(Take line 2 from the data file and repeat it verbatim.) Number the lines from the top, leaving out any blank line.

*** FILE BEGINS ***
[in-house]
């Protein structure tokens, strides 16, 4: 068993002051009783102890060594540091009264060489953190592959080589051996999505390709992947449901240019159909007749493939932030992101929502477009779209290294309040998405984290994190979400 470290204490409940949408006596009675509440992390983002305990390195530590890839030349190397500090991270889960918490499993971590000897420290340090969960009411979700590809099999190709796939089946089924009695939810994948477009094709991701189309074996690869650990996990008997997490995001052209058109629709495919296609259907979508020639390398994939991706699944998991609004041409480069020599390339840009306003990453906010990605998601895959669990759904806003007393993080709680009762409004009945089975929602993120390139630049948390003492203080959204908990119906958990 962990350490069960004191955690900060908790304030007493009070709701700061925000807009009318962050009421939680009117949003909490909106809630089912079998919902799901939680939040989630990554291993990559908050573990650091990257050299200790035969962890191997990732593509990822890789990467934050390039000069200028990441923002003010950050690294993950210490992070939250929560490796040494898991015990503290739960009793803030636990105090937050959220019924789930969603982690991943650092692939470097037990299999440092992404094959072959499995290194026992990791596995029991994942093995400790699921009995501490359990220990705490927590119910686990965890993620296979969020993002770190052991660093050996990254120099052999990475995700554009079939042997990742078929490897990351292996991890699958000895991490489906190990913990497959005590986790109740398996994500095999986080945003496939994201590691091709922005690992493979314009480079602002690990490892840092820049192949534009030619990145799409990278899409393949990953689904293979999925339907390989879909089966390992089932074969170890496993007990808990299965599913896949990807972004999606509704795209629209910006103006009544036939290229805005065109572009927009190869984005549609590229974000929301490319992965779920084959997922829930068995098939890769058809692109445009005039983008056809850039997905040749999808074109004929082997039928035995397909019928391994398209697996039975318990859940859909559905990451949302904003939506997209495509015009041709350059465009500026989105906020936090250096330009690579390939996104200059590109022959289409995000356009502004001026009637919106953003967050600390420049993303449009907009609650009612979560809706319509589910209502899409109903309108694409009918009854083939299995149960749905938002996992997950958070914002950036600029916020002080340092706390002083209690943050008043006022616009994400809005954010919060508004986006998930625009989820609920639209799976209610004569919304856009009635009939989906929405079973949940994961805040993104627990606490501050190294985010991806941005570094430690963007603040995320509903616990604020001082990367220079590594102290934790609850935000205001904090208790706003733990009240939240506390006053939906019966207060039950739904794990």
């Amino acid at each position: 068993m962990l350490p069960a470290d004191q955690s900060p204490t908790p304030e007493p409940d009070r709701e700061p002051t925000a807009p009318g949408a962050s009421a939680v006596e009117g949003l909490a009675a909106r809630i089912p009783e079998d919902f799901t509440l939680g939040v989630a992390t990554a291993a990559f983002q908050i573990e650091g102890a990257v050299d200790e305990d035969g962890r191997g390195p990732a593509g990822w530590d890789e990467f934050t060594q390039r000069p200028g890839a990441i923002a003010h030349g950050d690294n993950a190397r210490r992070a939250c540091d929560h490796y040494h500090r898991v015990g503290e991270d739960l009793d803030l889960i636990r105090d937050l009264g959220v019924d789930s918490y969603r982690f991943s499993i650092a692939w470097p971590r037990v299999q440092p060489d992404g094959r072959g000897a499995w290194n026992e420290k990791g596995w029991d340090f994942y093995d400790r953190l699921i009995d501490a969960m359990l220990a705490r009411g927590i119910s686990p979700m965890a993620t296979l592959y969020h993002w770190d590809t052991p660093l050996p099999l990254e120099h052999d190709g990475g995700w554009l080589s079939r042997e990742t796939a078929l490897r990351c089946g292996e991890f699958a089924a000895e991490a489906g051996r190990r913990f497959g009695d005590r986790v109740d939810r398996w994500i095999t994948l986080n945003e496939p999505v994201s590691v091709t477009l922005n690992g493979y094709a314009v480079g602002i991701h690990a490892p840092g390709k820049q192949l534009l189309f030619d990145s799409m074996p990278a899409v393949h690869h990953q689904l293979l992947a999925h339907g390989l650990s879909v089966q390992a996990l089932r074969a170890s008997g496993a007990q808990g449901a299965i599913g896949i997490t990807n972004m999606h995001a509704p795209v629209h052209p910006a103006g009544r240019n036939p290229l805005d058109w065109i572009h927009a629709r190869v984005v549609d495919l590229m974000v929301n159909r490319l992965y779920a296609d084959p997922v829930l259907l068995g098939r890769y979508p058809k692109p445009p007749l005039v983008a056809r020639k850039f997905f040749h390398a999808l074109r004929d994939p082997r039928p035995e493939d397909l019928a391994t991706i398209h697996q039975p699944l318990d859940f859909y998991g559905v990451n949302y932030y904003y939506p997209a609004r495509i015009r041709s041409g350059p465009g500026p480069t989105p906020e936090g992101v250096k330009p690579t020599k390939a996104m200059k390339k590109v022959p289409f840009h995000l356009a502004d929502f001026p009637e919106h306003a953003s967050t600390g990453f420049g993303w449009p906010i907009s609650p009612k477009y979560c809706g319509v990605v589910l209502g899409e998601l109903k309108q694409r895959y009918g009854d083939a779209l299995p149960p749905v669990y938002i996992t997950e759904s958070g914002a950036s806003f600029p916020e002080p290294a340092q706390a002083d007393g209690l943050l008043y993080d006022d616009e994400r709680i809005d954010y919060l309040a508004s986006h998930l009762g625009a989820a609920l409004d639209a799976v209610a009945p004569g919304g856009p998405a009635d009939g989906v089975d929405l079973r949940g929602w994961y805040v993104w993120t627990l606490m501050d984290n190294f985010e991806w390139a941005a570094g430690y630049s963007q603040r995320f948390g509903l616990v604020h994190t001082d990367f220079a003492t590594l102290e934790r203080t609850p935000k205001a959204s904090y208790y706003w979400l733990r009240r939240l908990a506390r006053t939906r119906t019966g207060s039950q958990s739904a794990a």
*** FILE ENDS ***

């Protein structure tokens, strides 16, 4: 068993002051009783102890060594540091009264060489953190592959080589051996999505390709992947449901240019159909007749493939932030992101929502477009779209290294309040998405984290994190979400 470290204490409940949408006596009675509440992390983002305990390195530590890839030349190397500090991270889960918490499993971590000897420290340090969960009411979700590809099999190709796939089946089924009695939810994948477009094709991701189309074996690869650990996990008997997490995001052209058109629709495919296609259907979508020639390398994939991706699944998991609004041409480069020599390339840009306003990453906010990605998601895959669990759904806003007393993080709680009762409004009945089975929602993120390139630049948390003492203080959204908990119906958990 962990350490069960004191955690900060908790304030007493009070709701700061925000807009009318962050009421939680009117949003909490909106809630089912079998919902799901939680939040989630990554291993990559908050573990650091990257050299200790035969962890191997990732593509990822890789990467934050390039000069200028990441923002003010950050690294993950210490992070939250929560490796040494898991015990503290739960009793803030636990105090937050959220019924789930969603982690991943650092692939470097037990299999440092992404094959072959499995290194026992990791596995029991994942093995400790699921009995501490359990220990705490927590119910686990965890993620296979969020993002770190052991660093050996990254120099052999990475995700554009079939042997990742078929490897990351292996991890699958000895991490489906190990913990497959005590986790109740398996994500095999986080945003496939994201590691091709922005690992493979314009480079602002690990490892840092820049192949534009030619990145799409990278899409393949990953689904293979999925339907390989879909089966390992089932074969170890496993007990808990299965599913896949990807972004999606509704795209629209910006103006009544036939290229805005065109572009927009190869984005549609590229974000929301490319992965779920084959997922829930068995098939890769058809692109445009005039983008056809850039997905040749999808074109004929082997039928035995397909019928391994398209697996039975318990859940859909559905990451949302904003939506997209495509015009041709350059465009500026989105906020936090250096330009690579390939996104200059590109022959289409995000356009502004001026009637919106953003967050600390420049993303449009907009609650009612979560809706319509589910209502899409109903309108694409009918009854083939299995149960749905938002996992997950958070914002950036600029916020002080340092706390002083209690943050008043006022616009994400809005954010919060508004986006998930625009989820609920639209799976209610004569919304856009009635009939989906929405079973949940994961805040993104627990606490501050190294985010991806941005570094430690963007603040995320509903616990604020001082990367220079590594102290934790609850935000205001904090208790706003733990009240939240506390006053939906019966207060039950739904794990």